Richard Powell is to retire as director of the History of Advertising Trust, ending a four-year tenure during which HAT became the world’s largest advertising archive.
Powell, 61, will step down in June, having played a major role in updating HAT’s image and relevance to today’s industry as well as leading efforts to develop the business potential of the 10 million items housed at its headquarters in Raveningham, Norfolk.
“Richard has been a brilliant director,” Geoff Russell, HAT’s chairman, said. “During the past four years he’s helped throw off HAT’s image of being old and dusty, showing not only how marketers can use their brand’s history to build performance but also how advertising itself can be mobilised for social good.”
At the forefront of this has been HAT’s Ad-Memoire initiative, under which some of Britain’s biggest advertisers have allowed their most famous TV commercials and print ads from the 1950s and 1960s to be used to help improve the quality of life for thousands of elderly people living in care homes and those suffering from dementia.
The ready-to-stream content, via tablet or smartphone, intended to spark conversations between residents, carers and their families, is attracting significant interest from NHS commissioning groups and care homes as they emerge from lockdown.
Meanwhile, Powell has led moves to forge closer connections between HAT and academia. The charity currently has links with 19 universities and hosts regular “summits” with lecturers to help them tailor their undergraduate courses in subjects such as brand marketing and creative writing.
Powell, who previously held senior positions at the East of England National Trust and the RSPB, was also able to bring his knowledge of National Lottery funding into HAT.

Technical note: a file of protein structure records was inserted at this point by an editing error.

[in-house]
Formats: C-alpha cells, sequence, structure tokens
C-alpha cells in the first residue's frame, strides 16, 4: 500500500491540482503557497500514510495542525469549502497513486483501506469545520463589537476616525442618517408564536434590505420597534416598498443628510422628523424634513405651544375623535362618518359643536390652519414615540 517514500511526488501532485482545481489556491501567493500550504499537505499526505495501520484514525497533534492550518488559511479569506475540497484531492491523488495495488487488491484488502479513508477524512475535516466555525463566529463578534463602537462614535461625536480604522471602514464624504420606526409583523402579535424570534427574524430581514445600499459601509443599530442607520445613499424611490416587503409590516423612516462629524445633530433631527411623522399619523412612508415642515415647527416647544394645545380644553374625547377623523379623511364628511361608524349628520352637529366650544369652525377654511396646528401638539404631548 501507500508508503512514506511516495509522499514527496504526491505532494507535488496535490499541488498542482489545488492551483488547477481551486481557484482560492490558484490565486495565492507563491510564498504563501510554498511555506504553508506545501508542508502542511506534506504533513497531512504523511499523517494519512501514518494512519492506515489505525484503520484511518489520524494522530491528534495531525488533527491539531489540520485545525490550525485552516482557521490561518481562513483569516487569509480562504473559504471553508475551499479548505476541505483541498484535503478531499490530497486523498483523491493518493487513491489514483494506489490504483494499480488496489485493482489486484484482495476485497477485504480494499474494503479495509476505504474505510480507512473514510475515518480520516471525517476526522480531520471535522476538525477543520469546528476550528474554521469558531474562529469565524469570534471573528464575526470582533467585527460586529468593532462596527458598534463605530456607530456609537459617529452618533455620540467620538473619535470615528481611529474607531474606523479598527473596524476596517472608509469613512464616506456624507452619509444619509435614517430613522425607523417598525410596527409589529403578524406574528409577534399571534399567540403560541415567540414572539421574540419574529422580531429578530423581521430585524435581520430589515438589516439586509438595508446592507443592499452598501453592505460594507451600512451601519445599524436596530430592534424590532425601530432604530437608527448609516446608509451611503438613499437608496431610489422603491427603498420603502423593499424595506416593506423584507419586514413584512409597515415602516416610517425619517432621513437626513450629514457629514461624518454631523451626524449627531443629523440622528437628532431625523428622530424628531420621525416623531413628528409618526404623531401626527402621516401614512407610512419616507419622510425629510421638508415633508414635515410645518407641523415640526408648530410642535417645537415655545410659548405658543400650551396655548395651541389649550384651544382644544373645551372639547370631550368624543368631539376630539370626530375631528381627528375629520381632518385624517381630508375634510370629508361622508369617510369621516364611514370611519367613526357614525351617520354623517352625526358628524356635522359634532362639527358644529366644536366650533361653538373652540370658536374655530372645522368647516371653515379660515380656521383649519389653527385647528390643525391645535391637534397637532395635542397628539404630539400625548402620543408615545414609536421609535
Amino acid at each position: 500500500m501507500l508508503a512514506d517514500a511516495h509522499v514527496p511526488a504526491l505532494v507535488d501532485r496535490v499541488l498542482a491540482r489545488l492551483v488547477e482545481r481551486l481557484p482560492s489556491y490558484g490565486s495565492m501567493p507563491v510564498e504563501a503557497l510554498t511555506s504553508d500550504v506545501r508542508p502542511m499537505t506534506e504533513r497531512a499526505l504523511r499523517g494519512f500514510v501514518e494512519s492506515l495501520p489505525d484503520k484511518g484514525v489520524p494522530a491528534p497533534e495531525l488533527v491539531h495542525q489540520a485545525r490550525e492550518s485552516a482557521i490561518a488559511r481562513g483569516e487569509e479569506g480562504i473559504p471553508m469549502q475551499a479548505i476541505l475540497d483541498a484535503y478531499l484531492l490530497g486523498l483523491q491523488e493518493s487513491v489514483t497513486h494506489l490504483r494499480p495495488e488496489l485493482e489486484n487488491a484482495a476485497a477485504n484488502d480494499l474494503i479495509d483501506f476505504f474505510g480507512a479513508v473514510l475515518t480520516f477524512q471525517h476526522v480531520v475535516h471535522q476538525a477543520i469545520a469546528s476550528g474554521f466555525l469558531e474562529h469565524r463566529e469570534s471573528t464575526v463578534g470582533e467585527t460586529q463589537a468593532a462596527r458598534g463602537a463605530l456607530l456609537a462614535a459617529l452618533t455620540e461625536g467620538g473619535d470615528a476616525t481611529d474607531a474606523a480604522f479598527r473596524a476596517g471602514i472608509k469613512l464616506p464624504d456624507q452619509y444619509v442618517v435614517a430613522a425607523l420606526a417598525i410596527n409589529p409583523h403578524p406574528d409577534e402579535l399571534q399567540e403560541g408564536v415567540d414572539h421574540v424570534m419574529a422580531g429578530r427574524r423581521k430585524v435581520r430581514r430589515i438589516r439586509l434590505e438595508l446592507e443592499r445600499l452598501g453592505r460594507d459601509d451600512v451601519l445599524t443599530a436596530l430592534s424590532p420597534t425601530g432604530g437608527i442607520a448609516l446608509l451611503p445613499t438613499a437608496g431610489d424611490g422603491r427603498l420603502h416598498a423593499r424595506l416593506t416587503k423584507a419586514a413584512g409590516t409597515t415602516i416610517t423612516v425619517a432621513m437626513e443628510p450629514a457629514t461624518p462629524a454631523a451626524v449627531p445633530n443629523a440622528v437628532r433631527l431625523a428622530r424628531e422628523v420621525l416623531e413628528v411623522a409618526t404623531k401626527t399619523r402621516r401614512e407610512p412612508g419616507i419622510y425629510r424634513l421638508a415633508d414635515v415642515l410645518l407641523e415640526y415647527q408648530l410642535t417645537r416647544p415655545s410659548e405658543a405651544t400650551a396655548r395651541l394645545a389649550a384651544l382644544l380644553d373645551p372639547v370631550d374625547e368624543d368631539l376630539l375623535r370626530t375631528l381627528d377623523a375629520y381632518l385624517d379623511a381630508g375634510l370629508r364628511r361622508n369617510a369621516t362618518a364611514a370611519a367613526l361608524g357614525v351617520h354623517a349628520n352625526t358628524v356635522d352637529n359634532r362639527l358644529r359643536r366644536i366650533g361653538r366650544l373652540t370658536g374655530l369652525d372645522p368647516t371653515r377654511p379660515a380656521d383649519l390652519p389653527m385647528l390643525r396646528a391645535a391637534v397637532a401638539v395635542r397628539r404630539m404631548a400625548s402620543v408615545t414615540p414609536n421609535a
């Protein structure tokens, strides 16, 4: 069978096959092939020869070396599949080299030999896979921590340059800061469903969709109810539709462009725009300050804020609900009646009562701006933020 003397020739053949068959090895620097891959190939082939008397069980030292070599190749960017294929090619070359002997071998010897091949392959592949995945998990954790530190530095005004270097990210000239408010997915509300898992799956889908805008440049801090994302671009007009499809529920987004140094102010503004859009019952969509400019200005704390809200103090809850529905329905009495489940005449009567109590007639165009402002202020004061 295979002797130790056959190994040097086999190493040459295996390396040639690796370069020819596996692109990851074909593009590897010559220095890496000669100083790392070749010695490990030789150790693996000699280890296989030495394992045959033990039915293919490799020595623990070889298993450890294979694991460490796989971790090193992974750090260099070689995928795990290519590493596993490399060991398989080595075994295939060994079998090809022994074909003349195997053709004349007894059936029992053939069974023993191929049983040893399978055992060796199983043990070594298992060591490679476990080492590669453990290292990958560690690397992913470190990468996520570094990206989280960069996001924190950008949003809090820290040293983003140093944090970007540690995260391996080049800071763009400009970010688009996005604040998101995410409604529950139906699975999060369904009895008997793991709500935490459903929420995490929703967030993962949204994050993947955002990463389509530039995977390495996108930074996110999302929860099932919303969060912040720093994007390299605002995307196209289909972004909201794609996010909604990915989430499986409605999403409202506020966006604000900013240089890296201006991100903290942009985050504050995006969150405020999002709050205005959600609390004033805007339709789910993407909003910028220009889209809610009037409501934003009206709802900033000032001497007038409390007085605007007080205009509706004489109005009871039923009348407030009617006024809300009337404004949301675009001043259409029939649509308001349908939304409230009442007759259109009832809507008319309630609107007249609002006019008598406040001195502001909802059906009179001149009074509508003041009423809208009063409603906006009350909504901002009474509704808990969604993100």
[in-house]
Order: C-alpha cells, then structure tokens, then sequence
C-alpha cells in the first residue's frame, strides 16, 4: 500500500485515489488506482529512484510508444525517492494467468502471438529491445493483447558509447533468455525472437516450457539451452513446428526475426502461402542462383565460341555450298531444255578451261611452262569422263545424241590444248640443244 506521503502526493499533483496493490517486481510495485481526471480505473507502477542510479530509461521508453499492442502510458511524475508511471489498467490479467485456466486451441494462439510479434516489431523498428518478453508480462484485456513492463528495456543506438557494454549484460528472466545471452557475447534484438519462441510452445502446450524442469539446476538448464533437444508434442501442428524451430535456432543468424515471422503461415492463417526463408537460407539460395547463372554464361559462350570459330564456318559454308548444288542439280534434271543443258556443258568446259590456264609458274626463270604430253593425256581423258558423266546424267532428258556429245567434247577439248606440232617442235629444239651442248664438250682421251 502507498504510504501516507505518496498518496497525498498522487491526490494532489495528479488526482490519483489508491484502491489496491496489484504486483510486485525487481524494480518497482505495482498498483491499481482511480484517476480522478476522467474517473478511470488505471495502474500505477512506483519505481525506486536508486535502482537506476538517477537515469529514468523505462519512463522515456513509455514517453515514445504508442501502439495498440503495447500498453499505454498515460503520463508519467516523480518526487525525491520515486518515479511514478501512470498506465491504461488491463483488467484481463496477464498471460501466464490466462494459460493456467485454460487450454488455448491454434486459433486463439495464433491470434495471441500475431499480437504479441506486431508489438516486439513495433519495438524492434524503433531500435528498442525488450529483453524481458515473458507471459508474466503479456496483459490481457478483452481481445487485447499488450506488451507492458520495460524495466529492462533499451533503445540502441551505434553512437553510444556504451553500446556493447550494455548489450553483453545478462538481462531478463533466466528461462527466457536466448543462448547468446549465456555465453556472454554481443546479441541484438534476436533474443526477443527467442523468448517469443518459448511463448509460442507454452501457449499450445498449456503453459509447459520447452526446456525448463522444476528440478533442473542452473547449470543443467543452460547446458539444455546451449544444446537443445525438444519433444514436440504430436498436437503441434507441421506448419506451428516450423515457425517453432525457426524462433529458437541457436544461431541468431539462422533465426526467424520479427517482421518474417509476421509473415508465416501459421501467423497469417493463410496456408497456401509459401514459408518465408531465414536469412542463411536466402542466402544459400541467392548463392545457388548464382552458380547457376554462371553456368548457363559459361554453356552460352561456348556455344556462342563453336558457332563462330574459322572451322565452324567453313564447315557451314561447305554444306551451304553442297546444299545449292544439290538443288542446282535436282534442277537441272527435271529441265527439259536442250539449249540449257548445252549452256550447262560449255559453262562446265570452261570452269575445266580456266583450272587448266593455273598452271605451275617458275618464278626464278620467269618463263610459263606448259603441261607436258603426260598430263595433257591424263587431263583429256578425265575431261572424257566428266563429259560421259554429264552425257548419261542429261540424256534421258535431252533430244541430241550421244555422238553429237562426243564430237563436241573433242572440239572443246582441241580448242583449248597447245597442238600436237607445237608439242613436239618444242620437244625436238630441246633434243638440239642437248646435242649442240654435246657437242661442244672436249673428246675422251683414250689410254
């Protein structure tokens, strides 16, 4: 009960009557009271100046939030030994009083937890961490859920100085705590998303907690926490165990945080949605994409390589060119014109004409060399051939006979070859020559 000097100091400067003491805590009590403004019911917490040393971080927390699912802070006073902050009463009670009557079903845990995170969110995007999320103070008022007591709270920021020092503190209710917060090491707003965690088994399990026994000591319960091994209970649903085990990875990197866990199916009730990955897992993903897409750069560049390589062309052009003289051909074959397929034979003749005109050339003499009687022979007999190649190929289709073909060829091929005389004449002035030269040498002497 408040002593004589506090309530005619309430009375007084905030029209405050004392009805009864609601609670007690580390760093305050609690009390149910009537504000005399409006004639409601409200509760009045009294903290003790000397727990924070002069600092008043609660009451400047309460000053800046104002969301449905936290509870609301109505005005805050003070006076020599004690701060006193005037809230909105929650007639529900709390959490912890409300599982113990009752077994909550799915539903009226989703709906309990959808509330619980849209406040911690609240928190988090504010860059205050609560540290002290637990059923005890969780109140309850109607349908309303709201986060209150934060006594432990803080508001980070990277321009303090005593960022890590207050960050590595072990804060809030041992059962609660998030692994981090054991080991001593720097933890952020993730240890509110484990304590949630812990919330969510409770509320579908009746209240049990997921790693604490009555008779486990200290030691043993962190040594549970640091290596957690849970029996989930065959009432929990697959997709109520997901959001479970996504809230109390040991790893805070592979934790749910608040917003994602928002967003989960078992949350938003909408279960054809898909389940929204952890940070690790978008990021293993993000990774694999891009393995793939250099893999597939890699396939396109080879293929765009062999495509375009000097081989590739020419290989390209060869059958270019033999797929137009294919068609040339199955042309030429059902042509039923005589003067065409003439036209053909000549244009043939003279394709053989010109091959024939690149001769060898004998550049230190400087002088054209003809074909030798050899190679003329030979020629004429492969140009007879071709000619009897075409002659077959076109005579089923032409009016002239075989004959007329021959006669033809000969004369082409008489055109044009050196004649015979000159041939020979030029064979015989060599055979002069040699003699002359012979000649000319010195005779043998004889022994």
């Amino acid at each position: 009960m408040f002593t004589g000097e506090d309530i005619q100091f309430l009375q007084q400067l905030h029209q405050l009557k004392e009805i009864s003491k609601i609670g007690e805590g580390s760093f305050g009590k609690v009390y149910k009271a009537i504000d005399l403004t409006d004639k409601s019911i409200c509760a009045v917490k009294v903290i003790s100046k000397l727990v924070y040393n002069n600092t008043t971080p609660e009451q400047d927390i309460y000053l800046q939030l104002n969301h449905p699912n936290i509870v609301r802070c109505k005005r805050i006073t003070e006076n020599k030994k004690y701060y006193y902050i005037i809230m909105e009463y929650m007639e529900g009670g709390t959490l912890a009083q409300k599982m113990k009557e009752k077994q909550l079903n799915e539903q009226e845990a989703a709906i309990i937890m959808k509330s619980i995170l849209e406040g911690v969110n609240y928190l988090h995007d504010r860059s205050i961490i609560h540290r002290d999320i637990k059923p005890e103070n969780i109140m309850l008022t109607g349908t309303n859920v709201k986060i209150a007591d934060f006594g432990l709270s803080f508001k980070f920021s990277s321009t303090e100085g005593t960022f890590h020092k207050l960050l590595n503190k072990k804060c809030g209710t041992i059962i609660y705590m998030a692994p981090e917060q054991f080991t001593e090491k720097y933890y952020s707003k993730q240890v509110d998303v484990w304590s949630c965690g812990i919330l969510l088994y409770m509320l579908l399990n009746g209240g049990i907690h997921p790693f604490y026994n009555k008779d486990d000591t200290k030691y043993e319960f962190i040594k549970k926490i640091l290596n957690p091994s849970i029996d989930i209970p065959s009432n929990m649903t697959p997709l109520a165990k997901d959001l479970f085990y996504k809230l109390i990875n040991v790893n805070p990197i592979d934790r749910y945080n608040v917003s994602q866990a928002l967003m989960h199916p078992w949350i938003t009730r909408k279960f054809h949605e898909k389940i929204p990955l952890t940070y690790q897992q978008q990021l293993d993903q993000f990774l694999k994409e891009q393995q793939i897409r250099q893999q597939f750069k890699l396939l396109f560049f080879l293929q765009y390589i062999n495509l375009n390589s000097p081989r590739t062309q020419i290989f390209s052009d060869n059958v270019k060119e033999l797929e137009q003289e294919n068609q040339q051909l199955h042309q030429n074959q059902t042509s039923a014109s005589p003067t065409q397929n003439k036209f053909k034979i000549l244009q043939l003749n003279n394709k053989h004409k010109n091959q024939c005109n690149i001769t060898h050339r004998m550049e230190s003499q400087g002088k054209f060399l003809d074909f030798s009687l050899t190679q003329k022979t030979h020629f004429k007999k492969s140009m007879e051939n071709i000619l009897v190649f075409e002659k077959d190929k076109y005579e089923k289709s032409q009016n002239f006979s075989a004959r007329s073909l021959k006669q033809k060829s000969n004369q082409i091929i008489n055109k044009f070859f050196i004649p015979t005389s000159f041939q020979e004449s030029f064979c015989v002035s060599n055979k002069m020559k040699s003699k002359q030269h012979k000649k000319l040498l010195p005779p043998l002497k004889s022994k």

One result of this was a Heritage Lottery Fund grant to fund Inspiring Minds, a “living history” project, in which some of advertising’s most influential figures of the last half century, including Dave Trott and Sir Frank Lowe, have been filmed talking about their lives and work.
Powell also carried through HAT’s successful move to win National Archives accreditation, one of only a handful of independent archives to win the accolade.
During his term of office, HAT’s archive became the world’s largest, with the addition of millions of ads accumulated by Ebiquity, the media auditing and analytics firm.
One of Powell’s final initiatives will be to conclude discussions with the Internet Advertising Bureau on how to preserve the best of the industry’s digital output.
“It’s so easy to lose this material for ever just by hitting the ‘delete’ button,” Powell said. “Not only is it important to save the past, we also have to save today.”
He added: “I think the last few years have seen HAT standing on its feet as both an educational charity and a professional archive. We’re much more than just an advertising archive. We’re also a social history archive of enormous value to the nation as a whole. We should be very proud of that.”
Russell, along with three other HAT trustees – James Best, chairman of CAP and BCAP, Stephen Woodford, chief executive of the Advertising Association, and Graham Hinton, chairman of Splash Worldwide – will lead the search for Powell’s successor.